ddf-zero-restart, ddf-N-restart, and ddf-N-continue.

              These same layouts are available for RAID6.  There are also 4
              layouts that will provide an intermediate stage for converting
              between RAID5 and RAID6.  These provide a layout which is
              identical to the corresponding RAID5 layout on the first N-1
              devices, and has the 'Q' syndrome (the second 'parity' block
              used by RAID6) on the last device.  These layouts are:
              left-symmetric-6, right-symmetric-6, left-asymmetric-6,
              right-asymmetric-6, and parity-first-6.

              When setting the failure mode for level faulty, the options
              are: write-transient, wt, read-transient, rt,
              write-persistent, wp, read-persistent, rp, write-all,
              read-fixable, rf, clear, flush, none.

              Each failure mode can be followed by a number, which is used
              as a period between fault generation.  Without a number, the
              fault is generated once on the first relevant request.  With a
              number, the fault will be generated after that many requests,
              and will continue to be generated every time the period
              elapses.

              Multiple failure modes can be current simultaneously by using
              the --grow option to set subsequent failure modes.

              "clear" or "none" will remove any pending or periodic failure
              modes, and "flush" will clear any persistent faults.

              Finally, the layout options for RAID10 are one of 'n', 'o' or
              'f' followed by a small number.  The default is 'n2'.  The
              supported options are:

              'n' signals 'near' copies.  Multiple copies of one data block
              are at similar offsets in different devices.

              'o' signals 'offset' copies.  Rather than the chunks being
              duplicated within a stripe, whole stripes are duplicated but
              are rotated by one device so duplicate blocks are on different
              devices.  Thus subsequent copies of a block are in the next
              drive, and are one chunk further down.

              'f' signals 'far' copies (multiple copies have very different
              offsets).  See md(4) for more detail about 'near', 'offset',
              and 'far'.

              The number is the number of copies of each datablock.  2 is
              normal, 3 can be useful.  This number can be at most equal to
              the number of devices in the array.  It does not need to
              divide evenly into that number (e.g. it is perfectly legal to
              have an 'n2' layout for an array with an odd number of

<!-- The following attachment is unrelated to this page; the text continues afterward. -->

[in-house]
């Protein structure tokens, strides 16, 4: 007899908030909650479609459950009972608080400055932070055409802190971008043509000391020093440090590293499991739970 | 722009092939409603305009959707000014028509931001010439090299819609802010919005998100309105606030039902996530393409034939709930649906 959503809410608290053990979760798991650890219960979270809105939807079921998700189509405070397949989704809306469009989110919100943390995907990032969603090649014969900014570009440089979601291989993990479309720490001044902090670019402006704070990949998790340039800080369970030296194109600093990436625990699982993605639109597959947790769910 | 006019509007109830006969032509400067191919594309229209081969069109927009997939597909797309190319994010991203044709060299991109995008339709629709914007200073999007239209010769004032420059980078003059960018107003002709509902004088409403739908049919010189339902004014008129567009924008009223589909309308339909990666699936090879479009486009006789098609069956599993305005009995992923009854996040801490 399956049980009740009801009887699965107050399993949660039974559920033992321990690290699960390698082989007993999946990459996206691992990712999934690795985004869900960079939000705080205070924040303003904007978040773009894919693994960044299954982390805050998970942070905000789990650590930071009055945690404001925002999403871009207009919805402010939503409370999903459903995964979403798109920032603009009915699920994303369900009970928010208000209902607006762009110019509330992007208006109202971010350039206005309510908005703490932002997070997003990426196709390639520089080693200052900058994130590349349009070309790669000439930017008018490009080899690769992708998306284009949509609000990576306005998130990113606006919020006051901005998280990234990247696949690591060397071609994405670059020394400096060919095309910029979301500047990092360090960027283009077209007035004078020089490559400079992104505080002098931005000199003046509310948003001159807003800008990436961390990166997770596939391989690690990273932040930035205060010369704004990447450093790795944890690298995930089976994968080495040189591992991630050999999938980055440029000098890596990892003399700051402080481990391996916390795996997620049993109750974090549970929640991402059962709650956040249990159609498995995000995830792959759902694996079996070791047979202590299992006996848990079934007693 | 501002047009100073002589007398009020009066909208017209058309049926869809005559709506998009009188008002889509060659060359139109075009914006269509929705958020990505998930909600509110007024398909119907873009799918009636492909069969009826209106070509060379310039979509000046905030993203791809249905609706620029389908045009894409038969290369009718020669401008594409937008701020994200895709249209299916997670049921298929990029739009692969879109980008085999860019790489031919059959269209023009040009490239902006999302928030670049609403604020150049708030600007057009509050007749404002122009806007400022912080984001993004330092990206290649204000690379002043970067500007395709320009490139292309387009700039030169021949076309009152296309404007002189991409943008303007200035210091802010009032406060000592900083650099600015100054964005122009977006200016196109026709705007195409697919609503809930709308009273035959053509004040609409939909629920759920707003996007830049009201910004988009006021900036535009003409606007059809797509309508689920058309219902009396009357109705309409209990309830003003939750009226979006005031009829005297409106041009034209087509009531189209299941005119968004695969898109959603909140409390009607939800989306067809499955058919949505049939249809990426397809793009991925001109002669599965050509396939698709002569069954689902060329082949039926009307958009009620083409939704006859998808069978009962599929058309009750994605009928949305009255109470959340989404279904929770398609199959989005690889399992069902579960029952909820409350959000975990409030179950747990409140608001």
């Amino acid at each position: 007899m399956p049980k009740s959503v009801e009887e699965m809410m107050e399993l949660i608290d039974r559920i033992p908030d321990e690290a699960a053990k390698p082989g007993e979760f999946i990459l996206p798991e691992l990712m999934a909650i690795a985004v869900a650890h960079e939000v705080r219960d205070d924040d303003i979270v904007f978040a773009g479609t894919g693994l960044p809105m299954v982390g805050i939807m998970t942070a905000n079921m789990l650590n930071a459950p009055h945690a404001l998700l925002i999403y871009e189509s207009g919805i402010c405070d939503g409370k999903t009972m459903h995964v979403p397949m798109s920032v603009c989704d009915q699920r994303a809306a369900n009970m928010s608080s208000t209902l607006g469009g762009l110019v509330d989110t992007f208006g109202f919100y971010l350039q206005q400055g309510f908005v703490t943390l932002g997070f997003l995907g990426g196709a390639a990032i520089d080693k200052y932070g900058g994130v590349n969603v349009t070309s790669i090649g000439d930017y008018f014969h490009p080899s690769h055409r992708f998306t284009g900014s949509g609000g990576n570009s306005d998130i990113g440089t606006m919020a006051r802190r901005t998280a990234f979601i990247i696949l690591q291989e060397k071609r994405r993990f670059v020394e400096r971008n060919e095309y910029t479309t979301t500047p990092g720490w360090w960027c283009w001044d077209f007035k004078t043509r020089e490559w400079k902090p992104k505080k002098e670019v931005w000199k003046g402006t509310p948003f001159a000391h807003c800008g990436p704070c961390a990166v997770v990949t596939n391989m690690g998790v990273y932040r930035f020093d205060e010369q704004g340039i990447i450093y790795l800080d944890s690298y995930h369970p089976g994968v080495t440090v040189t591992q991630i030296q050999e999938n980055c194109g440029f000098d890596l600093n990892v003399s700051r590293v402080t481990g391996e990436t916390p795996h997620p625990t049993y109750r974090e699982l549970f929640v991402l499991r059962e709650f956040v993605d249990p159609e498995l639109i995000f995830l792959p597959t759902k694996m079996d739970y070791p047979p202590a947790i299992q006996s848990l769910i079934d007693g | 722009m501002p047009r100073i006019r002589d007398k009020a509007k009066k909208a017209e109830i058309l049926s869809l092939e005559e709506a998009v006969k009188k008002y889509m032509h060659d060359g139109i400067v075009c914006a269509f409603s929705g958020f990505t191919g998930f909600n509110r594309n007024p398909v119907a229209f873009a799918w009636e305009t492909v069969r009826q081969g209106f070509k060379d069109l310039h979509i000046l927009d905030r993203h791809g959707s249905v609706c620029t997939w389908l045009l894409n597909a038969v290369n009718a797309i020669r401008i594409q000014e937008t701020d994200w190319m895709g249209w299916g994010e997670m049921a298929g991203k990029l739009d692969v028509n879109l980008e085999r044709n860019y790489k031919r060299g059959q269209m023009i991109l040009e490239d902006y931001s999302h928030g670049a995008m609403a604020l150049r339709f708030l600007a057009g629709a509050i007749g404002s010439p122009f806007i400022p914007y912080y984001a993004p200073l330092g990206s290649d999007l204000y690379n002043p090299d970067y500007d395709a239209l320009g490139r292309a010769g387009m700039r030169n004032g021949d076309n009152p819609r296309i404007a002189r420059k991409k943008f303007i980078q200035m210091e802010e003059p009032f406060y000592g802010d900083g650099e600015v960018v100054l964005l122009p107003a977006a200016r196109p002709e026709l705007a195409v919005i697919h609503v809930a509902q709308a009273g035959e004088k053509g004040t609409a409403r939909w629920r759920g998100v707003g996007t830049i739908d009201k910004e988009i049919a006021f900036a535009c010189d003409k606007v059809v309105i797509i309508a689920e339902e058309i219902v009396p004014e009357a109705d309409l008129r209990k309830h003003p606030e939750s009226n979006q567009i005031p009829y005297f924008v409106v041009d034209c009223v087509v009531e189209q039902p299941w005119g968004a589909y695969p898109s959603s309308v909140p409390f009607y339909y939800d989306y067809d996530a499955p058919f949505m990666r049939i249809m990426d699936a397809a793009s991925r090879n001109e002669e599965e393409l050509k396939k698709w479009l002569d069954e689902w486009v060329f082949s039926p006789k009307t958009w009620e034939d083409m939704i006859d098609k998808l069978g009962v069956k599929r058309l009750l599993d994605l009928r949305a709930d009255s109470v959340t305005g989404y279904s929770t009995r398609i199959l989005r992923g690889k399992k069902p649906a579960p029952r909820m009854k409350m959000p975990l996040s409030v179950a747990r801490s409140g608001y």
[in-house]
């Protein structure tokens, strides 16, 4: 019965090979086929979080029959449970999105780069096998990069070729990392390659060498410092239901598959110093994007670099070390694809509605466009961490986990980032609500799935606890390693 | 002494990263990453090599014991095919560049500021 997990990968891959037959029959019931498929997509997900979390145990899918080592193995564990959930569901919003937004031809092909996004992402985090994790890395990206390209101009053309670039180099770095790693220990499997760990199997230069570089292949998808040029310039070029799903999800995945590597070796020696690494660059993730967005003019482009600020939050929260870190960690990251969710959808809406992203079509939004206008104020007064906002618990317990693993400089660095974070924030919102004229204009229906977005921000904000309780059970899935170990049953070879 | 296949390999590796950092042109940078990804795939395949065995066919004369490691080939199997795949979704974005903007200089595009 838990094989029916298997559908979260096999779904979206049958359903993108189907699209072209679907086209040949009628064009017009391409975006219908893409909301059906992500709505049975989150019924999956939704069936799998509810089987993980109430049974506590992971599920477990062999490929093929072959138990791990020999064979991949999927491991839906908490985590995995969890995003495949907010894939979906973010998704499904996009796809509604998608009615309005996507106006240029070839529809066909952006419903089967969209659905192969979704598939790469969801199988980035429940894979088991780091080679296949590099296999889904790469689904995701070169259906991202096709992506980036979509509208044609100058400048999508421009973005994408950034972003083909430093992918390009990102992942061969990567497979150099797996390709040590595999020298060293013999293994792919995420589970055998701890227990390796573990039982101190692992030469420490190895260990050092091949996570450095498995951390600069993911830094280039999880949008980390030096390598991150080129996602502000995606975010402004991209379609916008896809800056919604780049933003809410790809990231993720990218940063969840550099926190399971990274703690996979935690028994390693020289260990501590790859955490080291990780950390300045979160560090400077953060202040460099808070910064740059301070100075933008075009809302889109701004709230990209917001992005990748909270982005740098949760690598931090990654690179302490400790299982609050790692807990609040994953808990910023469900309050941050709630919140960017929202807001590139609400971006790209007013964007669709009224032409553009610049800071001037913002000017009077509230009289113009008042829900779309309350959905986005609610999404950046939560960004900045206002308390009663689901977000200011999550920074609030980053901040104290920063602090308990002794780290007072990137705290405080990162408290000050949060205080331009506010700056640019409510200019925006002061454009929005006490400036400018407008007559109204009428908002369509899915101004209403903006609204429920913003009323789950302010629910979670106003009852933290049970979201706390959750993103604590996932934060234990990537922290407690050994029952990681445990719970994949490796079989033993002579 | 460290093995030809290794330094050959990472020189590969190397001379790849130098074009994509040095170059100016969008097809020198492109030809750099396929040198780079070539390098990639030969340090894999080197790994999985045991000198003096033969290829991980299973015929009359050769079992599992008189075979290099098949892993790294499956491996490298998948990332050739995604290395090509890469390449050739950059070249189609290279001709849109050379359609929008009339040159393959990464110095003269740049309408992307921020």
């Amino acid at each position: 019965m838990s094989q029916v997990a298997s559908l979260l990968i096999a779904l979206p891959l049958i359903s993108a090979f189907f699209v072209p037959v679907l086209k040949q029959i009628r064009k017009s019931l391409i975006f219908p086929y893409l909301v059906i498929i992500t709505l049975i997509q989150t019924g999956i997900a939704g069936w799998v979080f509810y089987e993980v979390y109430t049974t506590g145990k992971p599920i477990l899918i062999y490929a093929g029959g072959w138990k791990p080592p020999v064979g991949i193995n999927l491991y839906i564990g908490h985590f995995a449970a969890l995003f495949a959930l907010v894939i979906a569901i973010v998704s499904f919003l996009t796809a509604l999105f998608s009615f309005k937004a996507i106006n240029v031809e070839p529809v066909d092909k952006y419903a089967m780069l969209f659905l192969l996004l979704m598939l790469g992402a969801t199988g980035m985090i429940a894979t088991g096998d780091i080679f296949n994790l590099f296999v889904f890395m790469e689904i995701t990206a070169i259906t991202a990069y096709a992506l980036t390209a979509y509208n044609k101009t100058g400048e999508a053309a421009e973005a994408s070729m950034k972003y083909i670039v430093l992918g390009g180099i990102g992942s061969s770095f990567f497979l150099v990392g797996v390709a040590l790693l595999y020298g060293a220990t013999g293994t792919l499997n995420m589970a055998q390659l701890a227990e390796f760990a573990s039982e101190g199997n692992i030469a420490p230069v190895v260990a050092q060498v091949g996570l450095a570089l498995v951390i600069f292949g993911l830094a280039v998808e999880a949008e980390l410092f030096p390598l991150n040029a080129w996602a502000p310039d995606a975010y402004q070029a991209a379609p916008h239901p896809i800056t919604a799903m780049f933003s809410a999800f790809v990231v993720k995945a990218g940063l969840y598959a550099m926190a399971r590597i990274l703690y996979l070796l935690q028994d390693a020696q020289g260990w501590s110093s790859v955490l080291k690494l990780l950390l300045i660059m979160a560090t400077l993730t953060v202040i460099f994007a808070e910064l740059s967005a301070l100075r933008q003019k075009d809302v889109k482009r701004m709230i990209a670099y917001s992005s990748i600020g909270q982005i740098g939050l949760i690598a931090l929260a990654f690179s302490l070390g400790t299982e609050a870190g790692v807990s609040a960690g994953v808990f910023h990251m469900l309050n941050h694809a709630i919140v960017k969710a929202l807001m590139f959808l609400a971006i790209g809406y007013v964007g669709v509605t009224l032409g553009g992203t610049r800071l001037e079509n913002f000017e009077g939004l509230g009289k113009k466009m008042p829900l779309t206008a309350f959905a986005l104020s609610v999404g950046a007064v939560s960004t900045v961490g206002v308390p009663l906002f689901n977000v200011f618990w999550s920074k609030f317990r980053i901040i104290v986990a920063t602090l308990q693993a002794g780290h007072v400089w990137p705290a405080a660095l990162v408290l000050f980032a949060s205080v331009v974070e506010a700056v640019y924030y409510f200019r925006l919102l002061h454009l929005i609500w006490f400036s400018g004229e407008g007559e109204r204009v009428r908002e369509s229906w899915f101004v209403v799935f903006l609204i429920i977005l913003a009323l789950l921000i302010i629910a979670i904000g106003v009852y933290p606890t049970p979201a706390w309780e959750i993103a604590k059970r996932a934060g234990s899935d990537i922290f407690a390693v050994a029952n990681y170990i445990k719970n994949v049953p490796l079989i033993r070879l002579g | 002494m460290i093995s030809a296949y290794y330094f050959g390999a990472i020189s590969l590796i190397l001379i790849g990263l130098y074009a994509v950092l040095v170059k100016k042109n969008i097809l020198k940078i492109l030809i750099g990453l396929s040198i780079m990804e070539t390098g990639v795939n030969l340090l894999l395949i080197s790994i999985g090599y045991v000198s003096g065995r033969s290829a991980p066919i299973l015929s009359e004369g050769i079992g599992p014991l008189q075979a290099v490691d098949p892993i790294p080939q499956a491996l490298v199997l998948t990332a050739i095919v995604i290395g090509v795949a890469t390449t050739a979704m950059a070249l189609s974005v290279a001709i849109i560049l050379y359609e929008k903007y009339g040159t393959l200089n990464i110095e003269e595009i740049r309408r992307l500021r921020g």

devices).

              When an array is converted between RAID5 and RAID6 an
              intermediate RAID6 layout is used in which the second parity
              block (Q) is always on the last device.  To convert a RAID5 to
              RAID6 and leave it in this new layout (which does not require
              re-striping) use --layout=preserve.  This will try to avoid
              any restriping.

              The converse of this is --layout=normalise which will change a
              non-standard RAID6 layout into a more standard arrangement.

       --parity=
              same as --layout (thus explaining the p of -p).

       -b, --bitmap=
              Specify a file to store a write-intent bitmap in.  The file
              should not exist unless --force is also given.  The same file
              should be provided when assembling the array.  If the word
              internal is given, then the bitmap is stored with the metadata
              on the array, and so is replicated on all devices.  If the
              word none is given with --grow mode, then any bitmap that is
              present is removed. If the word clustered is given, the array
              is created for a clustered environment. One bitmap is created
              for each node as defined by the --nodes parameter and are
              stored internally.

              To help catch typing errors, the filename must contain at
              least one slash ('/') if it is a real file (not 'internal' or
              'none').

              Note: external bitmaps are only known to work on ext2 and
              ext3.  Storing bitmap files on other filesystems may result in
              serious problems.

              When creating an array on devices which are 100G or larger,
              mdadm automatically adds an internal bitmap as it will usually
              be beneficial.  This can be suppressed with --bitmap=none .

       --bitmap-chunk=
              Set the chunksize of the bitmap.  Each bit corresponds to that
              many Kilobytes of storage.  When using a file based bitmap,
              the default is to use the smallest size that is at-least 4 and
              requires no more than 2^21 chunks.  When using an internal
              bitmap, the chunksize defaults to 64Meg, or larger if
              necessary to fit the bitmap into the available space.

              A suffix of 'K', 'M' or 'G' can be given to indicate
              Kilobytes, Megabytes or Gigabytes respectively.

       -W, --write-mostly
              subsequent devices listed in a --build, --create, or --add
              command will be flagged as 'write-mostly'.  This is valid for